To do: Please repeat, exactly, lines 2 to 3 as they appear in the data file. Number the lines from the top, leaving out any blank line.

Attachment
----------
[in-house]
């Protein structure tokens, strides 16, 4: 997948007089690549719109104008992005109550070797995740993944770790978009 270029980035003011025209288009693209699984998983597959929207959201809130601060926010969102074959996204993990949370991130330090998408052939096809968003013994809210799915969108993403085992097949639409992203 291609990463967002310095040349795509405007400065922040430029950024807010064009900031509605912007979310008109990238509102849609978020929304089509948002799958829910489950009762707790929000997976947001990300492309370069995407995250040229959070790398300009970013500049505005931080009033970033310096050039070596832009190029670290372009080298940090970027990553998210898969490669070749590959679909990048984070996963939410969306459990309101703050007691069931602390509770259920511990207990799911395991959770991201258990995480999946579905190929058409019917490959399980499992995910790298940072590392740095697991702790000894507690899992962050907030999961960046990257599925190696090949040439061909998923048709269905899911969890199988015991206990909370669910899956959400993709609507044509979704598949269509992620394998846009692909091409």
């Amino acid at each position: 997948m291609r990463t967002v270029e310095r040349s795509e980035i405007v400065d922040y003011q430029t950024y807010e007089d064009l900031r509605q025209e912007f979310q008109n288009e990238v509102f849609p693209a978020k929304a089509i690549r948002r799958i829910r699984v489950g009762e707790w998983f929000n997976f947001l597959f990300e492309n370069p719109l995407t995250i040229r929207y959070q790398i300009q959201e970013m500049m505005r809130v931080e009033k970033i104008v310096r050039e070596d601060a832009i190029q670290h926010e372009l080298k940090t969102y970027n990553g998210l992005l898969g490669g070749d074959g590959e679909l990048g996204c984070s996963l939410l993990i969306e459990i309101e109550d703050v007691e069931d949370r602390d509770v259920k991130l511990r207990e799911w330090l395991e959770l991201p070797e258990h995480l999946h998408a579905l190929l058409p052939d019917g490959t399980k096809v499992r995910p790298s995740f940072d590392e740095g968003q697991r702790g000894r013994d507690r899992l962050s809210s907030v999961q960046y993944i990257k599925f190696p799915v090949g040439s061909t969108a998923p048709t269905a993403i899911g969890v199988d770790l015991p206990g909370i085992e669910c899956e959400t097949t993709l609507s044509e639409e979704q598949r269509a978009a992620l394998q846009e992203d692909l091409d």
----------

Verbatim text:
């Protein structure tokens, strides 16, 4: 997948007089690549719109104008992005109550070797995740993944770790978009 270029980035003011025209288009693209699984998983597959929207959201809130601060926010969102074959996204993990949370991130330090998408052939096809968003013994809210799915969108993403085992097949639409992203 291609990463967002310095040349795509405007400065922040430029950024807010064009900031509605912007979310008109990238509102849609978020929304089509948002799958829910489950009762707790929000997976947001990300492309370069995407995250040229959070790398300009970013500049505005931080009033970033310096050039070596832009190029670290372009080298940090970027990553998210898969490669070749590959679909990048984070996963939410969306459990309101703050007691069931602390509770259920511990207990799911395991959770991201258990995480999946579905190929058409019917490959399980499992995910790298940072590392740095697991702790000894507690899992962050907030999961960046990257599925190696090949040439061909998923048709269905899911969890199988015991206990909370669910899956959400993709609507044509979704598949269509992620394998846009692909091409």
């Amino acid at each position: 997948m291609r990463t967002v270029e310095r040349s795509e980035i405007v400065d922040y003011q430029t950024y807010e007089d064009l900031r509605q025209e912007f979310q008109n288009e990238v509102f849609p693209a978020k929304a089509i690549r948002r799958i829910r699984v489950g009762e707790w998983f929000n997976f947001l597959f990300e492309n370069p719109l995407t995250i040229r929207y959070q790398i300009q959201e970013m500049m505005r809130v931080e009033k970033i104008v310096r050039e070596d601060a832009i190029q670290h926010e372009l080298k940090t969102y970027n990553g998210l992005l898969g490669g070749d074959g590959e679909l990048g996204c984070s996963l939410l993990i969306e459990i309101e109550d703050v007691e069931d949370r602390d509770v259920k991130l511990r207990e799911w330090l395991e959770l991201p070797e258990h995480l999946h998408a579905l190929l058409p052939d019917g490959t399980k096809v499992r995910p790298s995740f940072d590392e740095g968003q697991r702790g000894r013994d507690r899992l962050s809210s907030v999961q960046y993944i990257k599925f190696p799915v090949g040439s061909t969108a998923p048709t269905a993403i899911g969890v199988d770790l015991p206990g909370i085992e669910c899956e959400t097949t993709l609507s044509e639409e979704q598949r269509a978009a992620l394998q846009e992203d692909l091409d």